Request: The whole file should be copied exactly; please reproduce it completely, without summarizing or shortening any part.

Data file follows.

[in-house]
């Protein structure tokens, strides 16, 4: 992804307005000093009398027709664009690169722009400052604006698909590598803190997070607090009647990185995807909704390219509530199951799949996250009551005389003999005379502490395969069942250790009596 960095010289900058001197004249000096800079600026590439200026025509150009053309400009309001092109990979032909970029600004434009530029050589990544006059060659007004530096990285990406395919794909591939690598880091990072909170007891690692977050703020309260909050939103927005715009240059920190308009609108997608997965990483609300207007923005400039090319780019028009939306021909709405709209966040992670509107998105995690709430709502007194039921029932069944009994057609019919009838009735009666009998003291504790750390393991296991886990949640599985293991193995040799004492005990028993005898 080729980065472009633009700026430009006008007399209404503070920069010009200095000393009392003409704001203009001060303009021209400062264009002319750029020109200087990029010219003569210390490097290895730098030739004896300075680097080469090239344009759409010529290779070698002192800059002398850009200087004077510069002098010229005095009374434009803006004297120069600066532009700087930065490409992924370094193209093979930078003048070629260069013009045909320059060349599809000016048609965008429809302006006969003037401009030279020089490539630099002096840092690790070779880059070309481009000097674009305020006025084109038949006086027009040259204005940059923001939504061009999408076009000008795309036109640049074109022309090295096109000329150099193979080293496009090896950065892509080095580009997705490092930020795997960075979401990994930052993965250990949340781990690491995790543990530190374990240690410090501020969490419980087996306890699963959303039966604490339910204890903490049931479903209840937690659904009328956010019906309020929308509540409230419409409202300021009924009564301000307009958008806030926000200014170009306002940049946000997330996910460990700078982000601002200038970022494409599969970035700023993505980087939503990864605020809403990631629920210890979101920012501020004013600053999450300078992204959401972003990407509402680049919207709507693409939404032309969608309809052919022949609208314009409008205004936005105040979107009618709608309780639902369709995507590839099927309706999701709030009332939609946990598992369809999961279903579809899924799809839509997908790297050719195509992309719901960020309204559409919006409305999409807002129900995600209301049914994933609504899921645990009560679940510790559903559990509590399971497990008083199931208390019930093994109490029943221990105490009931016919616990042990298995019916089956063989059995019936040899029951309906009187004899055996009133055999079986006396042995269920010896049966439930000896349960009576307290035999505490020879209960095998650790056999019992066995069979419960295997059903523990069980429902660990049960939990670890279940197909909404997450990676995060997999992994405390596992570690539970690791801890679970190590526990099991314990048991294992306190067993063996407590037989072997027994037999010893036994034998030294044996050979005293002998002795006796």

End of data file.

[in-house]
């Protein structure tokens, strides 16, 4: 992804307005000093009398027709664009690169722009400052604006698909590598803190997070607090009647990185995807909704390219509530199951799949996250009551005389003999005379502490395969069942250790009596 960095010289900058001197004249000096800079600026590439200026025509150009053309400009309001092109990979032909970029600004434009530029050589990544006059060659007004530096990285990406395919794909591939690598880091990072909170007891690692977050703020309260909050939103927005715009240059920190308009609108997608997965990483609300207007923005400039090319780019028009939306021909709405709209966040992670509107998105995690709430709502007194039921029932069944009994057609019919009838009735009666009998003291504790750390393991296991886990949640599985293991193995040799004492005990028993005898 080729980065472009633009700026430009006008007399209404503070920069010009200095000393009392003409704001203009001060303009021209400062264009002319750029020109200087990029010219003569210390490097290895730098030739004896300075680097080469090239344009759409010529290779070698002192800059002398850009200087004077510069002098010229005095009374434009803006004297120069600066532009700087930065490409992924370094193209093979930078003048070629260069013009045909320059060349599809000016048609965008429809302006006969003037401009030279020089490539630099002096840092690790070779880059070309481009000097674009305020006025084109038949006086027009040259204005940059923001939504061009999408076009000008795309036109640049074109022309090295096109000329150099193979080293496009090896950065892509080095580009997705490092930020795997960075979401990994930052993965250990949340781990690491995790543990530190374990240690410090501020969490419980087996306890699963959303039966604490339910204890903490049931479903209840937690659904009328956010019906309020929308509540409230419409409202300021009924009564301000307009958008806030926000200014170009306002940049946000997330996910460990700078982000601002200038970022494409599969970035700023993505980087939503990864605020809403990631629920210890979101920012501020004013600053999450300078992204959401972003990407509402680049919207709507693409939404032309969608309809052919022949609208314009409008205004936005105040979107009618709608309780639902369709995507590839099927309706999701709030009332939609946990598992369809999961279903579809899924799809839509997908790297050719195509992309719901960020309204559409919006409305999409807002129900995600209301049914994933609504899921645990009560679940510790559903559990509590399971497990008083199931208390019930093994109490029943221990105490009931016919616990042990298995019916089956063989059995019936040899029951309906009187004899055996009133055999079986006396042995269920010896049966439930000896349960009576307290035999505490020879209960095998650790056999019992066995069979419960295997059903523990069980429902660990049960939990670890279940197909909404997450990676995060997999992994405390596992570690539970690791801890679970190590526990099991314990048991294992306190067993063996407590037989072997027994037999010893036994034998030294044996050979005293002998002795006796």